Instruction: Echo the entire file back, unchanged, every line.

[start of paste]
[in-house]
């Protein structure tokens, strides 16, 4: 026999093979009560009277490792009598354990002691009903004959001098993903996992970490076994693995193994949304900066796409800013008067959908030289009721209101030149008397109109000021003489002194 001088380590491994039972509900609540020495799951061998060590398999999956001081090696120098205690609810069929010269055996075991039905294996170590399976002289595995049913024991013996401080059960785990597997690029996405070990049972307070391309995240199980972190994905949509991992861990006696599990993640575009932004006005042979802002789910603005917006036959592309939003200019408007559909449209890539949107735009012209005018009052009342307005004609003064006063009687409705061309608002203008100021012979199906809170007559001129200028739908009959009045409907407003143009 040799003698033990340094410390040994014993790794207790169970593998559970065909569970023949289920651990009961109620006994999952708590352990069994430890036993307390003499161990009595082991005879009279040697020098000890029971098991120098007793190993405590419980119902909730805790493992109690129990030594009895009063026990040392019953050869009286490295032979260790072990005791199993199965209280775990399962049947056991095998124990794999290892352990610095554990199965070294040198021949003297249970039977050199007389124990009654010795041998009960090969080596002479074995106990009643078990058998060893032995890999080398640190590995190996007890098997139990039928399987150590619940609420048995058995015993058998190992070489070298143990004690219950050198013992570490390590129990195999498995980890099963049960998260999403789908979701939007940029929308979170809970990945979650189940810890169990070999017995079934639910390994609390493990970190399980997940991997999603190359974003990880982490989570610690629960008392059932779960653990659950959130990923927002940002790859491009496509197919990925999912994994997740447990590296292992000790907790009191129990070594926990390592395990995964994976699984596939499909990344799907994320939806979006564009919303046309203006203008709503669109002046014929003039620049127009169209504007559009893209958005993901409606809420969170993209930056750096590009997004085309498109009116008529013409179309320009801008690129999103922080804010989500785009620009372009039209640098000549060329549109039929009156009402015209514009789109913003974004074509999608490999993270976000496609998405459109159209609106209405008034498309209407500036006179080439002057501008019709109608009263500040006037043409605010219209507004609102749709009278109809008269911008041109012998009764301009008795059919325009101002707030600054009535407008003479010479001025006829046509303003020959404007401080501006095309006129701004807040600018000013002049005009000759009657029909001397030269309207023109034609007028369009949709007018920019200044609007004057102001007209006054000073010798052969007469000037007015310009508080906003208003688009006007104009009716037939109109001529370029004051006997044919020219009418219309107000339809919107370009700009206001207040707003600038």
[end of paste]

[in-house]
């Protein structure tokens, strides 16, 4: 026999093979009560009277490792009598354990002691009903004959001098993903996992970490076994693995193994949304900066796409800013008067959908030289009721209101030149008397109109000021003489002194 001088380590491994039972509900609540020495799951061998060590398999999956001081090696120098205690609810069929010269055996075991039905294996170590399976002289595995049913024991013996401080059960785990597997690029996405070990049972307070391309995240199980972190994905949509991992861990006696599990993640575009932004006005042979802002789910603005917006036959592309939003200019408007559909449209890539949107735009012209005018009052009342307005004609003064006063009687409705061309608002203008100021012979199906809170007559001129200028739908009959009045409907407003143009 040799003698033990340094410390040994014993790794207790169970593998559970065909569970023949289920651990009961109620006994999952708590352990069994430890036993307390003499161990009595082991005879009279040697020098000890029971098991120098007793190993405590419980119902909730805790493992109690129990030594009895009063026990040392019953050869009286490295032979260790072990005791199993199965209280775990399962049947056991095998124990794999290892352990610095554990199965070294040198021949003297249970039977050199007389124990009654010795041998009960090969080596002479074995106990009643078990058998060893032995890999080398640190590995190996007890098997139990039928399987150590619940609420048995058995015993058998190992070489070298143990004690219950050198013992570490390590129990195999498995980890099963049960998260999403789908979701939007940029929308979170809970990945979650189940810890169990070999017995079934639910390994609390493990970190399980997940991997999603190359974003990880982490989570610690629960008392059932779960653990659950959130990923927002940002790859491009496509197919990925999912994994997740447990590296292992000790907790009191129990070594926990390592395990995964994976699984596939499909990344799907994320939806979006564009919303046309203006203008709503669109002046014929003039620049127009169209504007559009893209958005993901409606809420969170993209930056750096590009997004085309498109009116008529013409179309320009801008690129999103922080804010989500785009620009372009039209640098000549060329549109039929009156009402015209514009789109913003974004074509999608490999993270976000496609998405459109159209609106209405008034498309209407500036006179080439002057501008019709109608009263500040006037043409605010219209507004609102749709009278109809008269911008041109012998009764301009008795059919325009101002707030600054009535407008003479010479001025006829046509303003020959404007401080501006095309006129701004807040600018000013002049005009000759009657029909001397030269309207023109034609007028369009949709007018920019200044609007004057102001007209006054000073010798052969007469000037007015310009508080906003208003688009006007104009009716037939109109001529370029004051006997044919020219009418219309107000339809919107370009700009206001207040707003600038």